Cultural Training

Here are some things that I’ve watched recently that opened my eyes to some cultural training that I had apparently undergone without realizing it…

Spanglish – Adam Sandler plays a good father and husband who’s married to a cruddy wife (Tea Leoni). Seriously cruddy. They hire a beautiful spanish-speaking woman to help around the house. Then the cruddy wife takes a bigger interest in the spanish lady’s gorgeous daughter than in her own chubby daughter. More and more unsatisfied with his marriage, the guy realizes that he’s falling in love with the maid, and she with him. After finding out that his wife has been cheating on him, the guy and the maid share an evening together (nothing untoward) at the guy’s restaurant, realize that they love each other, and are forced to make a decision. The maid decides to move out, and the guy decides to stay with his wife and work out their problems.

Glee – One of the central characters in the Fox Network tv show ‘Glee’ is a high school spanish teacher (Mr. Shuester) who is madly in love with and devoted to his wife, and they are expecting a baby. As it turns out, she had a ‘hysterical pregnancy’, but instead of telling her husband that she is not in fact pregnant, she has decided to fake her pregnancy and has arranged to take a pregnant student’s baby when it is born. The husband is strongly attracted to his school’s guidance counselor (Emma), but they agree that their relationship should not go anywhere since he is married. The scene finally comes when the teacher finds out that his wife has been lying to him about her pregnancy. The next day at school, he talks to the counselor, who mentions that divorce is regrettable, but understandable in his situation. His response is a simple, “Who said anything about divorce?”

Once – Once features two characters (simply called “Guy” and “Girl” in the credits) who meet at low points in each of their lives. Guy has just been left by his girlfriend, whom he loves madly. Girl has just moved to the country with her daughter to get away from her husband. They begin a friendship through music, and there is a good bit of relationship-tension. Ultimately, they don’t get together. Guy flies off to London to get back together with his girlfriend. And the movie ends with Girl and her husband happily playing with their daughter.

What do all these things have in common, at least for me? I was disappointed and dissatisfied with them at first. Three stories where the cute couple, the star-crossed lovers, the ones who are perfect for each other, the couple you’re really rooting for don’t get together. My first response to all of these situations was, “What?! Really? What a poor ending!”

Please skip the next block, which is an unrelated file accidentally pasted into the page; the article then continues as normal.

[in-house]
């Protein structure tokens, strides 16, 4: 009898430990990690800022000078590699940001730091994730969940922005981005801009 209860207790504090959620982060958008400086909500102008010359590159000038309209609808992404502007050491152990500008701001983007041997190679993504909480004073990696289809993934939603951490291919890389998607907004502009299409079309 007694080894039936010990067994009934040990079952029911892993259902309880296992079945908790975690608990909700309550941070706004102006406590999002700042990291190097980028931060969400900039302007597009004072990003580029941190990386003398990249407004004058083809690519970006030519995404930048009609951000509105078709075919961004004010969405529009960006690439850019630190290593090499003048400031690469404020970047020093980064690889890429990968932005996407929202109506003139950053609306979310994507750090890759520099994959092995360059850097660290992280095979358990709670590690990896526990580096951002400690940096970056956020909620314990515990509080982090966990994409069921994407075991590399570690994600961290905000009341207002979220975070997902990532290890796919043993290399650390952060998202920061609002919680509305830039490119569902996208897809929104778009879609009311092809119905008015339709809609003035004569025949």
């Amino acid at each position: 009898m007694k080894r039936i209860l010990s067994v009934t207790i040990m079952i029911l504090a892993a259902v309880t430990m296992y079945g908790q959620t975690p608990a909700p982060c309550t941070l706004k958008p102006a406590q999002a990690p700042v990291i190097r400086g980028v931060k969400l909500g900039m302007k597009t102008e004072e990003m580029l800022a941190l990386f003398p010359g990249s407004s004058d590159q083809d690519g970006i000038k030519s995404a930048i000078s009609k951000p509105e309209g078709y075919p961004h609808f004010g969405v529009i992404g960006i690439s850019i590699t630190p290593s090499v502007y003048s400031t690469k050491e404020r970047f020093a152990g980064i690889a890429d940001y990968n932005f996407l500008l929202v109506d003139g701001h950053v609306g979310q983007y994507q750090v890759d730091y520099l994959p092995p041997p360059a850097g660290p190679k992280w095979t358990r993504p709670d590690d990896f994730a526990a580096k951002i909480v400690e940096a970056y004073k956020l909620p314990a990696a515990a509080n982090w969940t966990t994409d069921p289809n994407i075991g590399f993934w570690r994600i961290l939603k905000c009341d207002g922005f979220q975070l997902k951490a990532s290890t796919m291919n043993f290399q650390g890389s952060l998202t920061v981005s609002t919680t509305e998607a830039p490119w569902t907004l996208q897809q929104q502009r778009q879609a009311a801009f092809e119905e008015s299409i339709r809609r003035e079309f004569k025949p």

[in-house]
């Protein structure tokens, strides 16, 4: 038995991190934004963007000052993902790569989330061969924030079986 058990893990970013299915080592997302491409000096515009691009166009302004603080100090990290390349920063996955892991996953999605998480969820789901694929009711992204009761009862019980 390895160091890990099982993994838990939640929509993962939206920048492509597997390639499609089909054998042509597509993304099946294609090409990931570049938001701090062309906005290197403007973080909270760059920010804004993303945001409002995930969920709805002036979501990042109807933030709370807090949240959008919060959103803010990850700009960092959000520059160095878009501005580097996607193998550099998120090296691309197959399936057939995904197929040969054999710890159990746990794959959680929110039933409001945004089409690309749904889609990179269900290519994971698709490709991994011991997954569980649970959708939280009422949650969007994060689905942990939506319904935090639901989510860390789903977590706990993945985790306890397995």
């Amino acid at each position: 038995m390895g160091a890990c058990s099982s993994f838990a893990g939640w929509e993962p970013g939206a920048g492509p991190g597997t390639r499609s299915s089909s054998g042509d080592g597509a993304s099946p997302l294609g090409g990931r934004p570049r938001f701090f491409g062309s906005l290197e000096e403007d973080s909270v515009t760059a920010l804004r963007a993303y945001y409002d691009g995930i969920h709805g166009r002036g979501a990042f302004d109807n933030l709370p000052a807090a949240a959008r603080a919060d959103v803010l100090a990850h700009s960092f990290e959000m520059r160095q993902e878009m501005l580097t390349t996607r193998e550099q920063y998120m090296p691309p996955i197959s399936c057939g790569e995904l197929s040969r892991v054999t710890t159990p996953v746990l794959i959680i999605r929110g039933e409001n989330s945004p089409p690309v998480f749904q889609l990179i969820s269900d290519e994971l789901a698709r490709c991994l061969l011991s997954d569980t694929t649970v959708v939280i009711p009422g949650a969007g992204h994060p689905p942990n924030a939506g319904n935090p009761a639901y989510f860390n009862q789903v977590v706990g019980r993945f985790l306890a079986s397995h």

Then I thought about it a bit more… I realized that by rooting for the traditional, typical, expected “guy and girl get together and all the good people are happy”, I was rooting against marriage. Let that sink in… By wishing that Adam Sandler’s character would leave his wife to be with the maid, that Mr. Shuester and Emma would get together, and that Girl would leave her husband to start a relationship with Guy, I was wishing that these characters would cast away their marriages in the hopes of something better.

And then it hit me… This was not how I would want things to go in real life. If I were part of a similar situation in real life, or I were counseling a friend who was, I would make every effort humanly possible to save the marriage. So why should my response to a form of media be any different? Why would I root for these marriages to end so that “the right couple” could be together? The answer is that our culture spends a massive amount of time and effort and resources trying to convince us that love is something you can fall into and out of, and that each person has a ‘soul mate’, and that whatever steps we take to be with our soul mate are justified. It’s cultural training. And by and large I’d say it’s pretty effective.

Kudos to the people who made ‘Spanglish’ and ‘Once’, and who are making ‘Glee’. The simple fact that you shocked me by writing characters who want to save their marriages has opened my eyes just a little bit more to the effects of my media consumption.

To the rest of you who, like me, probably consume media quite a bit each day, let’s strive to keep our eyes open and our heads on straight a little better. Let’s be shocked by the marriages that do end instead of the ones that don’t.



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